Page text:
Follow guidelines closely to avoid gainsharing trouble

(Editor's note: This is the second of a two-part series on the risks of gainsharing agreements and how to structure them safely. Last month's report discussed the potential danger, and this month's story explains how to make sure a gainsharing agreement is structured properly to reduce the risk.)

There has not yet been a major case illustrating the perils of poorly constructed gainsharing agreements, probably because everyone is so scared of the potential penalties that they go to great lengths to make sure everything is on the up and up, says Barron Bogatto, JD, a partner in the health care and business Transactions sections of Jackson Walker, a law firm in Houston. Bogatto says that's the right approach: Use extreme caution.

The penalties for violation of the statutes involved in gainsharing are substantial. In addition to exclusion from the governmental insurance programs, Bogatto notes that violations of the anti-kickback statute could include a felony with $25,000 fine or imprisonment up to five years, or both. Civil monetary penalties can include a $50,000 fine plus three times the amount of damages.

Stick to the guidelines, and make sure you dot every "I" and cross every "T" when entering into any gainsharing agreement. That's the advice from the experts who say straying off the well-marked path could result in serious liability for a health care provider.

Gainsharing agreements allow hospitals to have more say in what medical devices physicians use, which in turn yields savings by streamlining the purchasing process and focusing on items that are of the same quality but cost less. The financial benefits can be significant, but there is a risk of violating federal and state laws and regulations. For instance, the Federal Civil Monetary Penalty Statute imposes financial penalties upon hospitals that knowingly make payment directly or indirectly to a physician as an inducement to reduce or limit services to Medicare or Medicaid beneficiaries.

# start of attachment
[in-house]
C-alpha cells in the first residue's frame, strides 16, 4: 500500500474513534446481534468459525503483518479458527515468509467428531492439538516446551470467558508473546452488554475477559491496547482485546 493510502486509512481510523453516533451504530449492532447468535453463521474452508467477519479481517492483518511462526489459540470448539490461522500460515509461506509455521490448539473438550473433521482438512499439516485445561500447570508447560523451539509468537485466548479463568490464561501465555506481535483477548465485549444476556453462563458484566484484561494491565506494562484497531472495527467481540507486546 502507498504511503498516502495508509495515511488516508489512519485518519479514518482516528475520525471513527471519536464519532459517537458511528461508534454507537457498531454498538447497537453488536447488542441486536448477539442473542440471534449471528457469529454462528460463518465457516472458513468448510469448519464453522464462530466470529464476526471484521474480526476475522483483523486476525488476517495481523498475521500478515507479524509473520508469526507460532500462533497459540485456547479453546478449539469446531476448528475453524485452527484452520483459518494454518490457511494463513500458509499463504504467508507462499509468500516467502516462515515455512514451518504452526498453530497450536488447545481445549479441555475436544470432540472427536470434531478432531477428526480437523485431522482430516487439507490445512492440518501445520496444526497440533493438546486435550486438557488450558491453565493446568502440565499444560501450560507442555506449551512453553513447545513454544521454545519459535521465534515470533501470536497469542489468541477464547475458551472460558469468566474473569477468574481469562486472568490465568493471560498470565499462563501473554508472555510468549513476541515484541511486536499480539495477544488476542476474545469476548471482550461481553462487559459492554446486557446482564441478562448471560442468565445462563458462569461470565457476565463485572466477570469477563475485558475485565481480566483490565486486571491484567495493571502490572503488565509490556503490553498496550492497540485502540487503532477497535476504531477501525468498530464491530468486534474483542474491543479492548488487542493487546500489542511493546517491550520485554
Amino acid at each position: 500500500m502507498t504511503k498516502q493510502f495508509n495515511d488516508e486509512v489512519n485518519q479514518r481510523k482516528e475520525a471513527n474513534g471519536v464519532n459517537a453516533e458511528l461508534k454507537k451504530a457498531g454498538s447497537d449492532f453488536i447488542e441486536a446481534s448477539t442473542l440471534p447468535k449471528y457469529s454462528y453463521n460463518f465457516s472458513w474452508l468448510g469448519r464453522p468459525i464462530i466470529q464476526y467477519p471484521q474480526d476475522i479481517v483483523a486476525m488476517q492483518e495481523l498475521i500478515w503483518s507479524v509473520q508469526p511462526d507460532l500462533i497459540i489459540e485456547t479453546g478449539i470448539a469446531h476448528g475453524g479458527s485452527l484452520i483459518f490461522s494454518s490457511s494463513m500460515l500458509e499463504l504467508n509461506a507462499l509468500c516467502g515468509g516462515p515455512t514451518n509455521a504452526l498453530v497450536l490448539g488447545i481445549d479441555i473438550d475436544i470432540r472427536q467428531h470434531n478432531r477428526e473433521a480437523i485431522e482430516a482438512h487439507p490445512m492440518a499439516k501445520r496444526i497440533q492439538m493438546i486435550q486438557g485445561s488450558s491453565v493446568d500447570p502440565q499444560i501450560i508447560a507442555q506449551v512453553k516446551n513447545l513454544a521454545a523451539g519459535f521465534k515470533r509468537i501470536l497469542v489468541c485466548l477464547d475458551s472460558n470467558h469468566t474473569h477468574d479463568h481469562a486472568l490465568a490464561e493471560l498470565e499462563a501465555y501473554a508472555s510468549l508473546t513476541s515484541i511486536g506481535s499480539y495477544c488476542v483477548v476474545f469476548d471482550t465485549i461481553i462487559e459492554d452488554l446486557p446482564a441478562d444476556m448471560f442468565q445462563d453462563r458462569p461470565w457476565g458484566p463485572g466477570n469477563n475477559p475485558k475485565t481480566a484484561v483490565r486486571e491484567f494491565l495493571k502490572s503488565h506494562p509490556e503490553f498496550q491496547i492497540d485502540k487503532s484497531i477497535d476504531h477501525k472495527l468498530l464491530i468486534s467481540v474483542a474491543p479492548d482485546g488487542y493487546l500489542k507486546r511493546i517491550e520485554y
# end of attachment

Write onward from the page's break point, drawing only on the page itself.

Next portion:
The federal Anti-Kickback Statute also prohibits anyone from knowing and willingly paying or receiving any payment for referring patients for the provision of items or services for which payment may be made under a federal health care program. And, the federal Self-Referral Law, commonly known as the Stark Law, prohibits physicians from referring Medicare and Medicaid patients for the provision of certain "designated health services" to an entity with which a physician has made a financial relationship.

The federal government has made clear that gainsharing can be acceptable as long as you follow certain guidelines, Bogatto explains. While the guidelines from the Office of the Inspector General (OIG) stem from consideration of specific gainsharing agreements, Bogatto says they can be applied to any proposed gainsharing arrangement.

"The OIG has under certain factual scenarios deemed certain safeguards sufficient to alleviate the risks it normally associates with such gainsharing ventures," he says. "Health care providers now have reason to believe that they can design certain limited gainsharing programs utilizing product standardization, which would be acceptable to the OIG, to incentivize their physician staff to work with them in order to appropriately hold down costs of patient care."